The folks at Providence Equity bought a hell of a business. They are doing a great job at sucking the life out of it and pissing off the customers that made it great. Just like companies in the airline industry and software - triathlon is following down that road too.

To all you folks who got degrees with Cs at "lower" institutions of learning (but know how to park a car or talk to your customers) thank you. You have what I call uncommon sense and you call bullshit when you see it.

PS: Many of my friends started swearing off Ironman branded races three years ago. While I still love the idea of the Ironman "struggle", the races themselves have lost a bit of the appeal they had for me in the 1990s and early 2000s. The next thing to watch for is how Ironman will improve it's customer experience. I've done this management work for years. I think I have a new prospect.

PPS: Ironman is still awesome. I'd like to be treated awesomely instead of disdain as a customer. I don't need someone kissing my ass. I just don't want the attitude when I ask a question or need something at a race I go to.

Sunday, October 17, 2010

Back to Reality: The Kona Wrap Up

The "Kona Experience" was awesome. Kona is NEVER dull. Even if the race were not in town (aka: the circus) - Kona and the Big Island of Hawaii is a very awesome place. If you aren't spiritual... you will be. The incredible POWER of the sun, wind, heat and sight of the volcanoes (dormant and active) show you a bit of perspective.

We started our trip OUT of town. Did some things out near Waikoloa. Then we stayed at the Hilton Waikoloa. We ate fish twice a day. (How can you not when you are eating fish at lunch that was swimming at 6am?) This year marshaling was part of a vacation to the big island. Lorrie joined me using plane tickets we won in an ALS auction in March. The last time Lorrie traveled to the big island I was racing Ironman... ancient history a decade old.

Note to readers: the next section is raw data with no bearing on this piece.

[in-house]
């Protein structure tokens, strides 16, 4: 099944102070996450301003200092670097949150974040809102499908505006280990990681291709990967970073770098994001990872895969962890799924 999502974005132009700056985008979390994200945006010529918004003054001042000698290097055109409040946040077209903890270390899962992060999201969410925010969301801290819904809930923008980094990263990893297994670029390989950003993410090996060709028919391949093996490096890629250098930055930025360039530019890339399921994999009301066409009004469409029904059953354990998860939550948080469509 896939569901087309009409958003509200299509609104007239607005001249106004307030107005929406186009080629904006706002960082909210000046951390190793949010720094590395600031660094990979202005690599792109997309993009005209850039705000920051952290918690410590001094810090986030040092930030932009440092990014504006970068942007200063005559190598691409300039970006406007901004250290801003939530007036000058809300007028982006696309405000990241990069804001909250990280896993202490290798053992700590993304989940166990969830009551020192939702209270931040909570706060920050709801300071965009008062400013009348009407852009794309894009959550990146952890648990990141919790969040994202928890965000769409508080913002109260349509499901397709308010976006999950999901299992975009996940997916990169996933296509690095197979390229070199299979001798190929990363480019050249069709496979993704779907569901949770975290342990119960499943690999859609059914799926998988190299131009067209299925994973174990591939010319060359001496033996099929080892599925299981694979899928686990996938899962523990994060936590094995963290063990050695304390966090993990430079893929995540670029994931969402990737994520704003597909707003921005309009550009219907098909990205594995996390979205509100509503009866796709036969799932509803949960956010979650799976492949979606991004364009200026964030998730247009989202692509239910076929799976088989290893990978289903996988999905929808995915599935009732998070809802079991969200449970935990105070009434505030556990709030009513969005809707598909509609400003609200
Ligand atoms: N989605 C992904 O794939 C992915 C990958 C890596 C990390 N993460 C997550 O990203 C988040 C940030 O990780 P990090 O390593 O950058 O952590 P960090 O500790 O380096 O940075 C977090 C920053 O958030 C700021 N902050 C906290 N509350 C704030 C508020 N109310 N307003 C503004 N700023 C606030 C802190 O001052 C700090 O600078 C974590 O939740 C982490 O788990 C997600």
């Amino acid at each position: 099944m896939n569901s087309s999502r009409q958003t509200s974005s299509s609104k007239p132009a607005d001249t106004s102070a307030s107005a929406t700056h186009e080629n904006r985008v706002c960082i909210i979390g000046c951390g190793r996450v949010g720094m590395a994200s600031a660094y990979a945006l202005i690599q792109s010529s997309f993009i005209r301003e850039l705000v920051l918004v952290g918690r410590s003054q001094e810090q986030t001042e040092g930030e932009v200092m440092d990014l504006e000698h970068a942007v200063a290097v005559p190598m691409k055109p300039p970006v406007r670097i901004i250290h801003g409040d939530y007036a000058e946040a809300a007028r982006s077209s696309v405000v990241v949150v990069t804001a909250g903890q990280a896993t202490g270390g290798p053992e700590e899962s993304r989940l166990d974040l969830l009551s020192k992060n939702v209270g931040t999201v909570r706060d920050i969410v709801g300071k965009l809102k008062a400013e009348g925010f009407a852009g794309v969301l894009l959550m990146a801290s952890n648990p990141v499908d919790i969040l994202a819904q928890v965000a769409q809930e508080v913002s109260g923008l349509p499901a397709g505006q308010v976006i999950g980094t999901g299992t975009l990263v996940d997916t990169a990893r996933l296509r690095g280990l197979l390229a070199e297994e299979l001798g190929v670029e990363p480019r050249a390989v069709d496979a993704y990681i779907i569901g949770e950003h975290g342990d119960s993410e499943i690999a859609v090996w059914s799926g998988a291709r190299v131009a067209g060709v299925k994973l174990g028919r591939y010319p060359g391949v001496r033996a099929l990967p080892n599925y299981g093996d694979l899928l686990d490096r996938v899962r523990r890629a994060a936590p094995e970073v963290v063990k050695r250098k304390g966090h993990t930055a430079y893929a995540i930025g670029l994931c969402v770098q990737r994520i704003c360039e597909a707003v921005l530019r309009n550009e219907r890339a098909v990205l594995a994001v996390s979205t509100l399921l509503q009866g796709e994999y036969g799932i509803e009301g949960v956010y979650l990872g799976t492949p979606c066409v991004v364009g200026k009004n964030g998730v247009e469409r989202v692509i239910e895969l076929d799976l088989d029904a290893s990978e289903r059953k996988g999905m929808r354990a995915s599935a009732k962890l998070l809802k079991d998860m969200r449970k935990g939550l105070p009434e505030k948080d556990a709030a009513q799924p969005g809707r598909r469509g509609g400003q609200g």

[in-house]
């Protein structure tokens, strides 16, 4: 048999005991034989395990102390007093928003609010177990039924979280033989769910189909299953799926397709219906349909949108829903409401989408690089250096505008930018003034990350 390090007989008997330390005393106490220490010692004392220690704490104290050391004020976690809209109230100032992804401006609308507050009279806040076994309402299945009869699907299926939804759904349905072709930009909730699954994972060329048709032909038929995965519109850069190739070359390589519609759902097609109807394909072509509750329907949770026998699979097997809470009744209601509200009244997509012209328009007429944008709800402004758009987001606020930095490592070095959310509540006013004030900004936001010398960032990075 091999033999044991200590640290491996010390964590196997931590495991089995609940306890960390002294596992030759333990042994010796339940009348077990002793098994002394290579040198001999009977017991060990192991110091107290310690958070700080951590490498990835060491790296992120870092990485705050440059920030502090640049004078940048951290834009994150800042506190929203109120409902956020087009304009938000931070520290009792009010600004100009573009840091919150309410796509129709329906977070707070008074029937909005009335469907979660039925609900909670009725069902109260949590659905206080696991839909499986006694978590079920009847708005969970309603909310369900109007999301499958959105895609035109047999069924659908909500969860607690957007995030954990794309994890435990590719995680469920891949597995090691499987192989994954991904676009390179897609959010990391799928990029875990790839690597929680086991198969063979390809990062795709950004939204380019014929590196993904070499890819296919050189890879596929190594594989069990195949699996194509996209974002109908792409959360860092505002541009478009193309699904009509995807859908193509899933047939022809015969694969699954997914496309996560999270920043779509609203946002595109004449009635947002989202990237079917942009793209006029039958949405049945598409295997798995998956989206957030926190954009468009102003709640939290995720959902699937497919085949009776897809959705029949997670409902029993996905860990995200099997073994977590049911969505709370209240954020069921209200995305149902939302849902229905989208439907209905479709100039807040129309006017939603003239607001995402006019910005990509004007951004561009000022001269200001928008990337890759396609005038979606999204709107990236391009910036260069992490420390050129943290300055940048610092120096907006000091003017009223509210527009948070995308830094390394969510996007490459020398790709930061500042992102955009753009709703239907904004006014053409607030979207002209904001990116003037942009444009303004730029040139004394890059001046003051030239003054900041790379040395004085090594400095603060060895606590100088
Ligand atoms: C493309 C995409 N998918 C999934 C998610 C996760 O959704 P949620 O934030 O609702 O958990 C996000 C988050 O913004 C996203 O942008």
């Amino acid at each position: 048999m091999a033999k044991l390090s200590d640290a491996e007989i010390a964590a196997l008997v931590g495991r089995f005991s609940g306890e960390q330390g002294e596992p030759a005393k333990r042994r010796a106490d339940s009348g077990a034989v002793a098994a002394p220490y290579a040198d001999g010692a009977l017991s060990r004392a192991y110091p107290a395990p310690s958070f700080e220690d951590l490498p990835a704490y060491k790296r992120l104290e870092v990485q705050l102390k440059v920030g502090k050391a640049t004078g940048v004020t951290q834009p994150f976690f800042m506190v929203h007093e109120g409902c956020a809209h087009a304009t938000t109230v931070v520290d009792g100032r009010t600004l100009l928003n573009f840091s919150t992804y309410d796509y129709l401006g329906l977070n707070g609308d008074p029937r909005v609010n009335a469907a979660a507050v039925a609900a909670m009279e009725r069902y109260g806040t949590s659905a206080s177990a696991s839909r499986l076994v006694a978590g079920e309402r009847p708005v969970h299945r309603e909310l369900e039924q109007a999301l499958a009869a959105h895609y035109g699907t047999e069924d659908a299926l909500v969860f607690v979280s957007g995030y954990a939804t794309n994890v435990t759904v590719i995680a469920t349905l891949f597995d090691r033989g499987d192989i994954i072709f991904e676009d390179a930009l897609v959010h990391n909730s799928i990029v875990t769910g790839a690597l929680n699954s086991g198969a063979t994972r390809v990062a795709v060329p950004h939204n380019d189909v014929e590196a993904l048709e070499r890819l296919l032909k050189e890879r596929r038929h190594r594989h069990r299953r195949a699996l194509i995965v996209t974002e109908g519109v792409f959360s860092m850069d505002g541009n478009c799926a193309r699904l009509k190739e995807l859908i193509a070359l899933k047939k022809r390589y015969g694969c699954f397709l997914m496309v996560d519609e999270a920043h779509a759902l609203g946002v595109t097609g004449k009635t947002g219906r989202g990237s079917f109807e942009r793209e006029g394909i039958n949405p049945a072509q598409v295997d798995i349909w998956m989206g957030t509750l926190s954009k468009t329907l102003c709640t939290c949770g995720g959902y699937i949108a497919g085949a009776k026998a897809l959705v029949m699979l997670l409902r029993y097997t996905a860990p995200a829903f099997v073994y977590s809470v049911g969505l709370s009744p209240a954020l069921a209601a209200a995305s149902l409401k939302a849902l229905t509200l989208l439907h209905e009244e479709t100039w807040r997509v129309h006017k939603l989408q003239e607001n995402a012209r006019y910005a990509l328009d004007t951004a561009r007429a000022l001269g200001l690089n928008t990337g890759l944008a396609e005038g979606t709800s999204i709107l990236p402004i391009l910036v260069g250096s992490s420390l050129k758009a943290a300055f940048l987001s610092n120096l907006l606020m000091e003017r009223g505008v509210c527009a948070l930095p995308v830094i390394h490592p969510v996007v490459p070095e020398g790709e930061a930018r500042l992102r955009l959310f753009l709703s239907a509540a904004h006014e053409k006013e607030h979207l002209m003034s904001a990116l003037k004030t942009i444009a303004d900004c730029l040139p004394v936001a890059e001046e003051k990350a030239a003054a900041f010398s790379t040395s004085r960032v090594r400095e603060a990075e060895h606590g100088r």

I tried to give my friends racing space. No calls. No text messages. (I hate texting - I must be old.) No Facebook or Twitter - I didn't want people to know for a week we were away. Greta was with my mom and dad - her second home as my dad continues to battle cancer. Dad (and mom too) really enjoy Greta. She listens extremely well to them. Still... Lorrie and I missed Greta very much.

Swimming in Kona is simply amazing. Corals, white sand, black lava, and tropical fish of every color. What people don't talk about in Kona is the surge. You can swim pretty hard and not move an inch - for several minutes. Waves are waves - 3-6' are "normal". So when you go to Kona you really have to be strong in the water. The salinity of the water if very high. I had read something about the salinity of the ocean being stronger near the equator. I'm not sure if that is true, but it feels that way. It is far more salty in Kona than Clearwater in my opinion.

Cycling in Kona is full of short, steep up and down rollers - as well as heat and wind. Sure... we have heat and wind here. However, combined with the enormity of the view of a mountain and a mountain range pair with the ocean - nothing nearly as stunning. Some people say the lava fields are "boring"... I'd like to know what they think is exciting. I think the lava fields are amazing! So much so that concentration can be an issue if you don't focus. Heat - the heat out there is in the low 100s and its very dry. By the time you understand you are behind in your hydration you are completely hosed. In Kona you don't have heat index, there is "radiant heat index" - the heat index when paired with heat off the lava rock. Temperature was 101. Radiant heat index was 127. Hottest I've felt since 2000. (out of 2000, 2005, 2008, 2009, 2010)

A big mahalo to the guys at Bike Works in Waikoloa. I elected to rent a bike in Kona instead of bring my bike. The shop turned out to be out of bikes after they told me I had a bike. In the confusion of the week, my reservation was given away. Honest mistake. I said, "No worries man" and we started to walk out. I said to Lorrie (quietly), "I'll just ride the hotel mountain bikes." The guy at the shop ran out of the shop and said, "Do you want to rent MY bike?" I didn't even need to adjust the seat. It was the first time I rode a bike out on the Queen K since 2000. It felt good. Real good. I was reminded of the high winds, high heat (I got a mild sunburn even wearing 80 SPF on a 1 hr bike ride.) How hot is it? Whatever hydration you normally bring for a "hot" run... double it.

I ran a lot in Kona. I did two seven mile runs and a nine miler. I started each of the runs with a 2.25 section of "trail" running (large "ankle twister" type rocks, sand, Honu turtles - your normal run in Kona). It felt great. On one of the toughest runs I did, a breakthrough. I was able to put my breathing out of my head and just run. Finally. A long way back still remains, but it was very good to have "that feeling" again.

Race day went well. Marshal work was pretty good. Marshals Jimmy and Ed caught five pros trying to use illegal speedsuits (magically) they had back up speedsuits. Amateurs were busted too. Most just didn't wear one.